A Meditation on The Many Losses in the Wake of September 11th


Dollar stores can help you prepare on the cheap.

If you’re a cheap son of a gun like me you already know that dollar stores can help you prep on the cheap.

Critics of “The Dollar Store” maintain that they exploit unfair labor practices and trade agreements.  Whether right or wrong this situation is good news for people who want to cheaply prepare emergency supplies.

Meditation on The Many Losses of September 11th

Once again, here in New York City, September 11th is a day of mourning and remembrance of those lost in the tragic attack.  I too lost a friend in the attacks.

Mauricio, or “Mo”, didn’t work in “Building Two” on a regular basis.  He was on a construction job there that day putting up dry wall.  That morning he lost his life, widowing his wife and baby daughter.

His wife was best friends with my then fiance.

Because we owned a car my fiance and I would do our best to be helpful to her by taking her grocery shopping and running errands.  Having a newborn on your own is an extremely difficult task for anyone.

Today 11 years later, I meditate on the amendment rights badly damaged in exchange for  laws said to protect us in the Patriot Act.

Although thankful for being born in the U.S., as my great grand parents were, and benefiting from it’s numerous resources, I do have some of my own thoughts in the wake of September 11th.

I think about that if one questions our government’s motives he gets branded as a traitor or worse.

I think about the atmosphere of xenophobia which is out of control.  People are turning on each other because of fear stoked up by Media giants so powerful I need not mention their names.

I think about our damaged economy, disabled from corrupt banking practices and two protracted wars.

I think about our veterans coming home to a shattered nation gripped by fear.

I think about the ridicule that is unfairly stoked on the “Occupy” movement.  They may be a little misdirected, unorganized, etc,  but last time I heard people have the right to public assembly.

I think about the ridicule placed on “Preppers”, Mormons, and anyone else who deviates from the prescribed mainstream modes of being.  This ridicule is clearly exemplified by such shows as “Doomsday Preppers”.

Our right to assemble in New York City is limited as well.

In NYC you have to apply for a permit if more than 20 people assemble to exercise their right to “free speech”.  This may seem like a reasonable compliance; however the city can prevent you from assembly if it doesn’t like you, or your cause.

The New York City General Assembly Website States,

 

You do not need a permit if you plan to distribute handbills or speak to people from a public sidewalk or in a city park, hold a demonstration, rally or press conference on a public sidewalk, have small gatherings in city parks, or march on a public sidewalk. You will need a permit if you plan to do any of the following:

  • use amplified sound (microphones, megaphones) on public property;
  • hold an event with more than 20 people in a New York City park;
  • conduct a march in a public street; or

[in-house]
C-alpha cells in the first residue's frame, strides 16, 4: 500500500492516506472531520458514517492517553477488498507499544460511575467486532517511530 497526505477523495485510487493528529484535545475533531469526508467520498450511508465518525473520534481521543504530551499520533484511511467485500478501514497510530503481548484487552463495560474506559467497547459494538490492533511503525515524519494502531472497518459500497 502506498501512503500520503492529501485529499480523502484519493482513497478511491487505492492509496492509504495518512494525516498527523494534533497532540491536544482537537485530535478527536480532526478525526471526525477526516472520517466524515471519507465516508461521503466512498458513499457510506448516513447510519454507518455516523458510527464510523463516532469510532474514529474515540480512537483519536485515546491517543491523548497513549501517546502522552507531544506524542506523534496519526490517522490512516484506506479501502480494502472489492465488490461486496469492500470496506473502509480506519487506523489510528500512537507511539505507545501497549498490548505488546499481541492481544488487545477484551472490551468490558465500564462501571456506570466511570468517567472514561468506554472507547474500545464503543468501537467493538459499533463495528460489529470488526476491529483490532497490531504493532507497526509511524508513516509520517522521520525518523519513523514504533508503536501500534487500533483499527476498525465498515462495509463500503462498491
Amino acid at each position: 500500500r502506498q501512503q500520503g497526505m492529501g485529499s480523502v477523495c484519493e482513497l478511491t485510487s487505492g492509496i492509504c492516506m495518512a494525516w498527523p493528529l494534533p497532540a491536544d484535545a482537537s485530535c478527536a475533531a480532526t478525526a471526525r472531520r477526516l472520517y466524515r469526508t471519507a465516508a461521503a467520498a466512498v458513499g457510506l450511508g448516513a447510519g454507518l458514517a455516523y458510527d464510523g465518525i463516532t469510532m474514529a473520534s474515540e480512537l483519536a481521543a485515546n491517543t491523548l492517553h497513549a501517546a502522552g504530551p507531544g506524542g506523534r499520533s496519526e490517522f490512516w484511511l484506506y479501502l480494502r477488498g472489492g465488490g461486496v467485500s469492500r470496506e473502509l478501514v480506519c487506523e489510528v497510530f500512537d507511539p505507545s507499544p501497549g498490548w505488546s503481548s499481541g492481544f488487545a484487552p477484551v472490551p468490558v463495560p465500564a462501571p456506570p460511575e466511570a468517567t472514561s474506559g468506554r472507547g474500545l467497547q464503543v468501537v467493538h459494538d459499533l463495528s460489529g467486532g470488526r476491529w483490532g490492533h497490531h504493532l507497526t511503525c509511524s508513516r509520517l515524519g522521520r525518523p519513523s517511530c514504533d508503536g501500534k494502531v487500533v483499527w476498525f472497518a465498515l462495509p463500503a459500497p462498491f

• conduct a procession involving 50 or more vehicles or bicycles in a public street.Permits can be obtained from the NYPD. If you expect to have fewer than 1,000 people, you can apply for a permit at the police precinct where the march will originate. If you expect 1,000 people or more, send your application to: NYPD, Investigation Review Section, 300 Gold Street, Room 305, Brooklyn, NY 11201.Apply for your permit as early as possible. Be persistent in pursuing the process, keep copies of any paperwork you submit, and record the names of the public officials with whom you interact.Are there restrictions on the use of amplified sound?Yes, even with a permit, city rules prohibit the use of amplified sound within 500 feet of a school, courthouse or church during hours of school, court or worship, or within 500 feet of a hospital or similar institution. City rules also prohibit the use of amplified sound between 10 p.m. and 9 a.m. in non-residential areas. In residential areas, amplified sound is not permitted between 8 p.m. or sunset (whichever is later) and 9 a.m. on weekdays, and between 8 p.m. or sunset (whichever is later) and 10 a.m. on weekends. In many instances, the permit may specify a decibel limit on the level of permissible sound.Finally, if you intend to use amplified sound that requires electricity, you are not allowed to tap into public power (e.g. a light pole) unless you have made specific arrangements with the city to do so.Types of permits:
    • If your event will include more than 20 people, you must obtain a special events permit from the Parks Department. You can obtain a permit application, which contains the general rules governing the permit process, from the Department’s main office in the borough where the park is located or you can apply online at theParks Department’s website. Applying for a permit costs $25.”

 

Things are generally getting more restrictive simply because of fear.  I think it’s time to take a clear look at our fears to see if they’re justifiable.

I think it’s time to question the motives of our “elected” representatives.

If our national policies that are created to alleviate our fears are inefficient, expensive, and irrational then we should try to look for another, more enlightened way of dealing with potential threats.

Curated Reference 

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